A Vesper Sparrow continues to keep the Harris’ Sparrow company on Rentenaar Rd, while the Canyon Wren continues to be heard and seen on the Multnomah Falls trail, and the Great-tailed Grackle continues at the Columbia Blvd. McDonald’s.

That’s most of it for this week. For reports, corrections, and tips, email Brodie Cass Talbott at bcasstalbott@audubonportland.org.

Black-throated Gray Warbler
Black-throated Gray Warbler, photo by Hayley Crews.

March 18

Prairie Falcon Mountain Bluebird
Swainson’s Hawk Common Yellowthroat
Canyon Wren Black-backed Woodpecker
Harris’s Sparrow Black-crowned Night Heron
American White Pelicans Great-tailed Grackle

Notes on Sightings

Bold: Local rarity | CAPS: Statewide rarity

The most unusual find of the week goes to the Prairie Falcon photographed at Tualatin River National Wildlife Refuge on Wednesday, one of only a handful of records for Washington County.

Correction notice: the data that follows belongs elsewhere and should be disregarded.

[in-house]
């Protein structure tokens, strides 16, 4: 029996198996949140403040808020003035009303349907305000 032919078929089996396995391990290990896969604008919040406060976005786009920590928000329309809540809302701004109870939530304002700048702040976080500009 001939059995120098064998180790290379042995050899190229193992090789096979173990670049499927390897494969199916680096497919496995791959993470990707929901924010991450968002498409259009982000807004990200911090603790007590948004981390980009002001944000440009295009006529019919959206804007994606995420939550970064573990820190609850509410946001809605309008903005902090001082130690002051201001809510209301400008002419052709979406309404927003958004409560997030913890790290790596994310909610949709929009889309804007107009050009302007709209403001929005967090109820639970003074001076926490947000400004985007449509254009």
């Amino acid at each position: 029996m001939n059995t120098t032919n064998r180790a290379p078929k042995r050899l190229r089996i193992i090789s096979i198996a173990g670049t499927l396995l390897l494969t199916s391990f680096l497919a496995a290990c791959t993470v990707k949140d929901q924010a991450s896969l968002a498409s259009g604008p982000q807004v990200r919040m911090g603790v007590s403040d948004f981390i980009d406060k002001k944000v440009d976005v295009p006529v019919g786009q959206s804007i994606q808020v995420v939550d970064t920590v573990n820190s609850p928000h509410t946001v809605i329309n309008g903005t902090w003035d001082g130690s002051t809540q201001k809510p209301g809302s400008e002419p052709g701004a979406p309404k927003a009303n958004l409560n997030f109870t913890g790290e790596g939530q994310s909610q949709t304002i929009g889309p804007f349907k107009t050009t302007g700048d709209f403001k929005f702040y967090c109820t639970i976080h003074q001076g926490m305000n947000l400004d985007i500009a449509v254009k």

In the “right on schedule” department,  Mountain Bluebird was reported from the Sandy River Delta on March 16. In the “way ahead of schedule” department, a dark morph Swainson’s Hawk was reported flying over a SE Portland home this week, possibly six weeks early for this most strongly-migratory member of the Buteo family. Other northbound migrants reported this week included a slightly early Common Yellowthroat from Clark County.

Prairie Falcon, photo by Wendy Miller.

In the “rare resident” department, a birder found both a Canyon Wren and Black-backed Woodpecker uphill from Multnomah Falls, where the Eagle Creek fire is thought to have created more habitat for both of these hard-to-find species.